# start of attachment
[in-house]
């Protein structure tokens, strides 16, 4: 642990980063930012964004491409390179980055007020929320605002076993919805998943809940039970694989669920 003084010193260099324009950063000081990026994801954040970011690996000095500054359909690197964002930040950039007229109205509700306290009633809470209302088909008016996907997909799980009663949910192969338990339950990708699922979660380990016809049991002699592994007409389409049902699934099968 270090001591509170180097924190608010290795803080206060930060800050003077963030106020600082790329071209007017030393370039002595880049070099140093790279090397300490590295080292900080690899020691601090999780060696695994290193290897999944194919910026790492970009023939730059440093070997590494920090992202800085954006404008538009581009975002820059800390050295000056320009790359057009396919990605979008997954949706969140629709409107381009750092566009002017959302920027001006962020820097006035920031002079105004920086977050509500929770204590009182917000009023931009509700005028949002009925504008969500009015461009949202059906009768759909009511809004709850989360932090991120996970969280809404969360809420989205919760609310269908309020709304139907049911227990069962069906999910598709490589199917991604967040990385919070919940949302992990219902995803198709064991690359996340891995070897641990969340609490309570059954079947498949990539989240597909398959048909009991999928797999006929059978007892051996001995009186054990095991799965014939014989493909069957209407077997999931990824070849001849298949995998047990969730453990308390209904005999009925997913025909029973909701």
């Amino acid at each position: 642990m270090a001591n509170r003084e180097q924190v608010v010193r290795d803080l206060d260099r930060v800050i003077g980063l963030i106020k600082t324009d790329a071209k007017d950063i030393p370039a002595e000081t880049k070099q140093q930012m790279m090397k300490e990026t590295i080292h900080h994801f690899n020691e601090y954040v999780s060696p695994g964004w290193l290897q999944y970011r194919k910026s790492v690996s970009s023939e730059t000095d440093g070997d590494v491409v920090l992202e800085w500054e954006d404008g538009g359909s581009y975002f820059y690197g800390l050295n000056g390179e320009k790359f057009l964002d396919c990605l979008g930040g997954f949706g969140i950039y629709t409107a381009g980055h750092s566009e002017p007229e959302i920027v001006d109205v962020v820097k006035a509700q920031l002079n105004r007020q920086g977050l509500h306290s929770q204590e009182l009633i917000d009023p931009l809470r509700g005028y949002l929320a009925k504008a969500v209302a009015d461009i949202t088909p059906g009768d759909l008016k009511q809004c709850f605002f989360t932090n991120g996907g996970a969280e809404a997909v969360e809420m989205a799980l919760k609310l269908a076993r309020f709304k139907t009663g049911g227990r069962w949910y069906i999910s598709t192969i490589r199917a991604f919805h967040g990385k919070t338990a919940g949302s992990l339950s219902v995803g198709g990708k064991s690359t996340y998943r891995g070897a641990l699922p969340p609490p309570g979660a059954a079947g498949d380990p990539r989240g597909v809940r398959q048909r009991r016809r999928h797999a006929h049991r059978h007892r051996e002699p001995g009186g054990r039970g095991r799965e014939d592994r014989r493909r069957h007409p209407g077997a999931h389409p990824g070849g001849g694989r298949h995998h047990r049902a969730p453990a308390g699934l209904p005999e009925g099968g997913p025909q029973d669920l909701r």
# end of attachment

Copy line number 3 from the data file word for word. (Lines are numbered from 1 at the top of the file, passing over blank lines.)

């Amino acid at each position: 642990m270090a001591n509170r003084e180097q924190v608010v010193r290795d803080l206060d260099r930060v800050i003077g980063l963030i106020k600082t324009d790329a071209k007017d950063i030393p370039a002595e000081t880049k070099q140093q930012m790279m090397k300490e990026t590295i080292h900080h994801f690899n020691e601090y954040v999780s060696p695994g964004w290193l290897q999944y970011r194919k910026s790492v690996s970009s023939e730059t000095d440093g070997d590494v491409v920090l992202e800085w500054e954006d404008g538009g359909s581009y975002f820059y690197g800390l050295n000056g390179e320009k790359f057009l964002d396919c990605l979008g930040g997954f949706g969140i950039y629709t409107a381009g980055h750092s566009e002017p007229e959302i920027v001006d109205v962020v820097k006035a509700q920031l002079n105004r007020q920086g977050l509500h306290s929770q204590e009182l009633i917000d009023p931009l809470r509700g005028y949002l929320a009925k504008a969500v209302a009015d461009i949202t088909p059906g009768d759909l008016k009511q809004c709850f605002f989360t932090n991120g996907g996970a969280e809404a997909v969360e809420m989205a799980l919760k609310l269908a076993r309020f709304k139907t009663g049911g227990r069962w949910y069906i999910s598709t192969i490589r199917a991604f919805h967040g990385k919070t338990a919940g949302s992990l339950s219902v995803g198709g990708k064991s690359t996340y998943r891995g070897a641990l699922p969340p609490p309570g979660a059954a079947g498949d380990p990539r989240g597909v809940r398959q048909r009991r016809r999928h797999a006929h049991r059978h007892r051996e002699p001995g009186g054990r039970g095991r799965e014939d592994r014989r493909r069957h007409p209407g077997a999931h389409p990824g070849g001849g694989r298949h995998h047990r049902a969730p453990a308390g699934l209904p005999e009925g099968g997913p025909q029973d669920l909701r």